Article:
In the Treatment Room: Florida State's Christian Ponder Separates Shoulder in Loss to Clemson Tigers

In the 40-24 loss to the Clemons Tigers in Death Valley, the Seminoles may have lost more than the game. Late in the fourth quarter, Christian Ponder suffered a separated his throwing shoulder while forcing Clemson Safety DeAndre McDaniel out of bounds during his return of Ponder's fourth interception of the game. Ponder could have easily tried to tackle him high, dive at the turf or simply get out of the way. Instead, he decided to take McDaniel head on. Unfortunately, as soon as Ponder stood up after the hit, it was clear that he had injured his shoulder. The positioning of his arm on the sideline suggested that he was in pain.

In this edition of 'In the Treatment Room,' TNation takes a closer look at shoulder separations and what this might mean for Christian Ponder and the remainder of the Seminoles' season.

Unfortunately, the shoulder is one of the more complicated joints in the body, which is also why it is one of the most dynamic joints in the body. Think about all of the various directions you can move your shoulder and compare that to your knee or hip. The ability of the shoulder to have so much movement results from the multiple boney and muscular elements in that area as illustrated in this image:

http://www.niams.nih.gov/Health_Info/Shoulder_Problems/images/shoulder_qa.gif

Photo from here.

The three primary bones that make up the shoulder joint are the humerus (your upper arm), the clavicle (your collar bone) and the scapula (that triangular bone on your). We must also consider that sandwiched between all of that is your rib cage. The other important elements to note in the photo are the rotator cuff (which is composed of the tendons of the four muscles listed above) the bursa (which is a fluid filled sac that acts as a cushion) and the Acromioclavicular Joint (the is where a portion of the scapula and clavicle come together). Here are two other images of the shoulder that demonstrate the complexity of the joint and show the neurovascular tissues that run through that area:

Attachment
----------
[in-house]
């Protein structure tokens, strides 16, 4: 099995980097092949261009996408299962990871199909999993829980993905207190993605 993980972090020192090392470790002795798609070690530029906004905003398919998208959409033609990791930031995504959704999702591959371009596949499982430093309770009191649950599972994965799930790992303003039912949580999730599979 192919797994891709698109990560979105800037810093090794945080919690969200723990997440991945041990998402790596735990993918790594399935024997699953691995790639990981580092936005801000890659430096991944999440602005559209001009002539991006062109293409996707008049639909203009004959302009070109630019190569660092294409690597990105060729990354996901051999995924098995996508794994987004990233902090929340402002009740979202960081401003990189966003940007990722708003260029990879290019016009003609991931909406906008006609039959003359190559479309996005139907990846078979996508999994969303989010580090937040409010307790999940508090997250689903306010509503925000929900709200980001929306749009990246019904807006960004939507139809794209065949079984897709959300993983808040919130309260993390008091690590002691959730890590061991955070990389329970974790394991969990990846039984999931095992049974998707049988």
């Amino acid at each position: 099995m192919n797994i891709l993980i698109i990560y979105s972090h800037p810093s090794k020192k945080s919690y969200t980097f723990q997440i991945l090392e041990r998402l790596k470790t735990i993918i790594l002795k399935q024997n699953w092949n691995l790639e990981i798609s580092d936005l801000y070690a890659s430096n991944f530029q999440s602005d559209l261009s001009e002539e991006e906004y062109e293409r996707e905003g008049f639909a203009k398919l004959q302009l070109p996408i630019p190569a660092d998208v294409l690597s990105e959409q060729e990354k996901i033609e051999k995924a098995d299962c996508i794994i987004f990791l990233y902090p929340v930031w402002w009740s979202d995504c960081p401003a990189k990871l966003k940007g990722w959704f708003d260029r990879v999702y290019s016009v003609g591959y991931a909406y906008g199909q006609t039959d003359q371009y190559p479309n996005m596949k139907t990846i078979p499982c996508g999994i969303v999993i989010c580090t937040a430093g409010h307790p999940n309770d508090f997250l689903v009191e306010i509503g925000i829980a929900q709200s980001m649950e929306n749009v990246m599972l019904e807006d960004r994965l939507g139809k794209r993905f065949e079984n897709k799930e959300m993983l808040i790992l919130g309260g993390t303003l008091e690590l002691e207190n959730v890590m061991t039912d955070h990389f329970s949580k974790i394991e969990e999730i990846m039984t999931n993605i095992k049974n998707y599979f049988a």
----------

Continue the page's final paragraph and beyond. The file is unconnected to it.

http://www.ganfyd.org/images/d/d9/Shoulder.pngShoulder joint

Photos from here and here.

Typically, when athletes suffer a shoulder separation, it occurs at the Acromioclavicluar (AC) joint. The AC joint is a key part of the shoulder in that it allows rotation in three different planes: moving your arm out to your side (abduction and adduction), rotation of the clavicle and permitting your scapula to move away from your body. The joint is supported by two ligaments: AC ligament and Coracoclavicular. The upper portion (superior) of the AC ligament is the most important ligament in stabilizing the joint for daily activities.  You can feel your AC joint by running your fingers out to the lateral edge of your clavicle. Lift your arm out to your side. Where you feel that flexion/rotation point is your AC joint.

A shoulder separation typically occurs when there is a direct blow to the shoulder, just like Ponder's hit, or falling on to an outstretched arm, like Lance Armstrong falling off his bike. Keep in mind that a shoulder separation and dislocation are two entirely different injuries. A dislocation occurs when the head of the humerus is forced out of the joint. This is the injury that athletes get their shoulder "popped back in." The separation occurs, as described above, at the acromioclavicular joint. The most common presenting sign of the separation is pain, which can be quite severe. Other signs of trauma to the shoulder may also be apparent.